16172634Faking It (Losing It #2) by Cora Carmack
Release Date: June 4, 2013
Publisher: William Morrow & Company
Source: Personal Copy
Rating: starstarstarblank_starblank_star (3.5)
Buy It: Amazon | IndieBound

Mackenzie “Max” Miller has a problem. Her parents have arrived in town for a surprise visit, and if they see her dyed hair, tattoos, and piercings, they just might disown her. Even worse, they’re expecting to meet a nice, wholesome boyfriend, not a guy named Mace who has a neck tattoo and plays in a band. All her lies are about to come crashing down around her, but then she meets Cade.

Cade moved to Philadelphia to act and to leave his problems behind in Texas. So far though, he’s kept the problems and had very little opportunity to take the stage. When Max approaches him in a coffee shop with a crazy request to pretend to be her boyfriend, he agrees to play the part. But when Cade plays the role a little too well, they’re forced to keep the ruse going. And the more they fake the relationship, the more real it begins to feel – Goodreads

Review:

Hi. My name is Ashley and I loathe the phrase “new adult.” It is like nails on a chalkboard to me. Everyone has words or phrases they hate, for most people I know, it’s “moist.” Maybe it’s because I shelved at a public library for four years, maybe it is because I just find the label silly, but I loathe it. Because of this, I ignored the genre. I appreciated what it was doing to the book community and readers in general, but I just didn’t get the label. I understand how silly that is, as a reader and librarian I get it. Trust me. I judged myself.

Then I started to clean out my bookshelves and I found this behind a few books. I won it in a contest awhile ago and never had a chance to read it, because my name is Ashley and my bookshelves are out of control.

I devoured Faking It in 24 hours. It was a quick, realistic read that did have me wanting more.

Max believes she’s bad news. And Cade’s nickname is “Golden Boy” but this story quickly becomes far more than that. Told from alternating POVs, we see that both Max and Cade have their own fucked up backstories but with each other they can overcome their pasts, but more importantly they can grow and overcome things by themselves. This was a book of not only about love, which it clearly was, but also growth. They didn’t need each other. Yes, they are obviously better with each other, but there is a point in this book that they aren’t together (spoiler: it’s a romance novel. These things happen) and the two characters continue to grow without each other. As a reader it was amazing to see that although they bring out the best in each other, they are also still their own person.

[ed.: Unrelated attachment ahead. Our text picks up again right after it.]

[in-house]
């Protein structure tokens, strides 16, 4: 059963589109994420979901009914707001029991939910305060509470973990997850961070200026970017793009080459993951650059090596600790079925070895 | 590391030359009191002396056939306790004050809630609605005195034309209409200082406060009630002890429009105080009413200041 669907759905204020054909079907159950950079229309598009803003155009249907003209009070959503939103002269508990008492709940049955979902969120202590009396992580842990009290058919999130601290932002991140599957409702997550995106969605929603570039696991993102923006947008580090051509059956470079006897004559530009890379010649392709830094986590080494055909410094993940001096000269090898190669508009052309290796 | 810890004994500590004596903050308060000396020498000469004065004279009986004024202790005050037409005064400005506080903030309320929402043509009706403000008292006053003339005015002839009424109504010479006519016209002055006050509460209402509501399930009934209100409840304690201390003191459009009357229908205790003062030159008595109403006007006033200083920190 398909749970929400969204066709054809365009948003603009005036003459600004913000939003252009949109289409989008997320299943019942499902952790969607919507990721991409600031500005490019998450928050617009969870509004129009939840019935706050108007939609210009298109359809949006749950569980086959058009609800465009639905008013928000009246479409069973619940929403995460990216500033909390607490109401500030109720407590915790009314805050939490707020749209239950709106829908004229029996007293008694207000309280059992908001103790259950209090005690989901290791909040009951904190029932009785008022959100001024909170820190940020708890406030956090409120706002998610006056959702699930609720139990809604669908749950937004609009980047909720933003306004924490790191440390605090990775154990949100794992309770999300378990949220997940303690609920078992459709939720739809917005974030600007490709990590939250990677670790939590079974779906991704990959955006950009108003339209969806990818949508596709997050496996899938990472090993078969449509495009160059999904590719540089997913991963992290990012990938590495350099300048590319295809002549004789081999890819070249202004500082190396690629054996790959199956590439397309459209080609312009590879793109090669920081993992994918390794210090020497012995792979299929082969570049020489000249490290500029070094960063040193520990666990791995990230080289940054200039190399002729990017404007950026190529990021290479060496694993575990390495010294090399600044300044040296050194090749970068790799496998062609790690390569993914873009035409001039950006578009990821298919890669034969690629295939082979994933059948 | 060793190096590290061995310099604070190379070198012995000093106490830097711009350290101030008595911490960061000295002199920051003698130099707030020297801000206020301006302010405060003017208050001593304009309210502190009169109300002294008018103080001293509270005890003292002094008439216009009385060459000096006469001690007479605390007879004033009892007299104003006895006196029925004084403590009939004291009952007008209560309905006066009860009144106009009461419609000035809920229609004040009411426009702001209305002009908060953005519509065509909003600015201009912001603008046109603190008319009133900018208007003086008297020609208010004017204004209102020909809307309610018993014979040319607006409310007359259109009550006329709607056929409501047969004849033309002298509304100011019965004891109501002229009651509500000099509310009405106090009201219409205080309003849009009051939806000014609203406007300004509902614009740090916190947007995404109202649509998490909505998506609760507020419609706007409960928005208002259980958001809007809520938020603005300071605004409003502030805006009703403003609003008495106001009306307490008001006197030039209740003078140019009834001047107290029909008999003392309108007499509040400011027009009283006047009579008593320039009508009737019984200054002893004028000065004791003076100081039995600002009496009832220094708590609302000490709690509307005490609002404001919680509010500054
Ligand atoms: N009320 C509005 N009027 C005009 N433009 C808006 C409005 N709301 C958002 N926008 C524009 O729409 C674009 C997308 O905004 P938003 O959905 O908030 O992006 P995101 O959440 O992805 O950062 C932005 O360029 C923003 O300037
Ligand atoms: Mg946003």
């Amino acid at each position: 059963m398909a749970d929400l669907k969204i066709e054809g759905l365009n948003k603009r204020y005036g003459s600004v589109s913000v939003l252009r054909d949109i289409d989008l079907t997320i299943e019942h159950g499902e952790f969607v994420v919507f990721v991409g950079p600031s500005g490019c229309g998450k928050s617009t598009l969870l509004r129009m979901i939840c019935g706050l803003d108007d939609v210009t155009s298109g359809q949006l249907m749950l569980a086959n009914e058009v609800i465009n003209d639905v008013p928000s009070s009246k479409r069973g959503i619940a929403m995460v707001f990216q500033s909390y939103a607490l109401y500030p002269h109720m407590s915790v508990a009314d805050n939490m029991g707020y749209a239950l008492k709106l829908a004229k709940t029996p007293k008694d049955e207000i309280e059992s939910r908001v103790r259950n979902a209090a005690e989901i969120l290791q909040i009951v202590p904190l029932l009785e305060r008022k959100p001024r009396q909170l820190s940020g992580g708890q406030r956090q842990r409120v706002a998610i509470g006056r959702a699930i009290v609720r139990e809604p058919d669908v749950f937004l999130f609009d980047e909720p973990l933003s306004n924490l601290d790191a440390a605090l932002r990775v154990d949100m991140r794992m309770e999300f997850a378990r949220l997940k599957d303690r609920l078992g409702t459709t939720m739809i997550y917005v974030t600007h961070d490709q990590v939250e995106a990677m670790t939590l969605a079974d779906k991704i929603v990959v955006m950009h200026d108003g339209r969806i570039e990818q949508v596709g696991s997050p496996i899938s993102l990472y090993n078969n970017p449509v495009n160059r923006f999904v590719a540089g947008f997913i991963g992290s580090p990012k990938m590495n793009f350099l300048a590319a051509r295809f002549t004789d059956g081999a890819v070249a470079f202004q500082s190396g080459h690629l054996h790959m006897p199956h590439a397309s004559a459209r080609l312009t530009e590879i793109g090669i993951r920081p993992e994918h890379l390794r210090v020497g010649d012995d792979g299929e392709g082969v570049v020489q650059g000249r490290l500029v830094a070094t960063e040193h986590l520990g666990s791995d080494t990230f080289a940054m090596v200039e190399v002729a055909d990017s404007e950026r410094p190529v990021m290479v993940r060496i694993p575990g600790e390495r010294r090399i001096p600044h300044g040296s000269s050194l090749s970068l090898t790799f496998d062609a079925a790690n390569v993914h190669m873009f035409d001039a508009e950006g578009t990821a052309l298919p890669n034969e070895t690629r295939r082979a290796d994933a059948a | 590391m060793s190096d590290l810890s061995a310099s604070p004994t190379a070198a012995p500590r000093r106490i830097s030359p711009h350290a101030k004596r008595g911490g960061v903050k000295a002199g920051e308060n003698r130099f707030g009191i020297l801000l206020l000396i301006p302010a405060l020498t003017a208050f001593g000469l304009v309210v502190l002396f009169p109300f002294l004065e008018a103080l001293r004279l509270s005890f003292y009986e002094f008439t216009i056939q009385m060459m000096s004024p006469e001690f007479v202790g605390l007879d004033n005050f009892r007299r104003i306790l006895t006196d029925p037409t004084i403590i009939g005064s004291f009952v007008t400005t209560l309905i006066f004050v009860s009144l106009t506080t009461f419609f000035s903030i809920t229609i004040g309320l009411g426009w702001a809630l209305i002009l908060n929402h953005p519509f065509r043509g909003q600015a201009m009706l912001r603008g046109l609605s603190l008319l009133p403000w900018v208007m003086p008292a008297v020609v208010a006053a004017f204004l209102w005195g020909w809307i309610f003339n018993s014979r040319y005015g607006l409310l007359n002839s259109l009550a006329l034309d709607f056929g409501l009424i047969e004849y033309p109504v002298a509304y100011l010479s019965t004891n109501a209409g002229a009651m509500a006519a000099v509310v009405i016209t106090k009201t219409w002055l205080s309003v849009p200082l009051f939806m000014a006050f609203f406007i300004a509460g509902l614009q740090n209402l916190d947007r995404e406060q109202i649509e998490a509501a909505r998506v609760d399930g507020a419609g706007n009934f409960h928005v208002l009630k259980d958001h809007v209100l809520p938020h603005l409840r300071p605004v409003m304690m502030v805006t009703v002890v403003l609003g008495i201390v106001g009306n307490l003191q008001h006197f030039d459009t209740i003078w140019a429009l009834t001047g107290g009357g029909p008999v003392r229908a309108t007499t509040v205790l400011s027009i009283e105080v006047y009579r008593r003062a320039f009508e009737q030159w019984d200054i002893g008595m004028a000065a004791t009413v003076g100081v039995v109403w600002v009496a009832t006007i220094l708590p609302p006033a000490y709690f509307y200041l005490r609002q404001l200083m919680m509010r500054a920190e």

At the beginning of the novel Max was hiding herself from her parents as she believed it was for the best and Cade was in love with his best friend. By the end of the novel, there was such realistic growth between the characters that I believed in their love story and them. What the main problem between Cade and Max was a lack of communication, which is the main problem between most book characters I’ve read lately, if I’m being honest. The alternating POVs really helped to drive this point home, also. That if they would just talk there would be less misunderstanding. The reader is able to see where both Max and Cade are coming from even if the other in the story doesn’t understand because they are far too hurt to even begin to comprehend.

I feel that this was a good first story to start with while reading the NA genre. Although it’s the second book in a series, you do not need to read the first book to understand this. It’s more of a companion story than a sequel which is always a bonus in my opinion.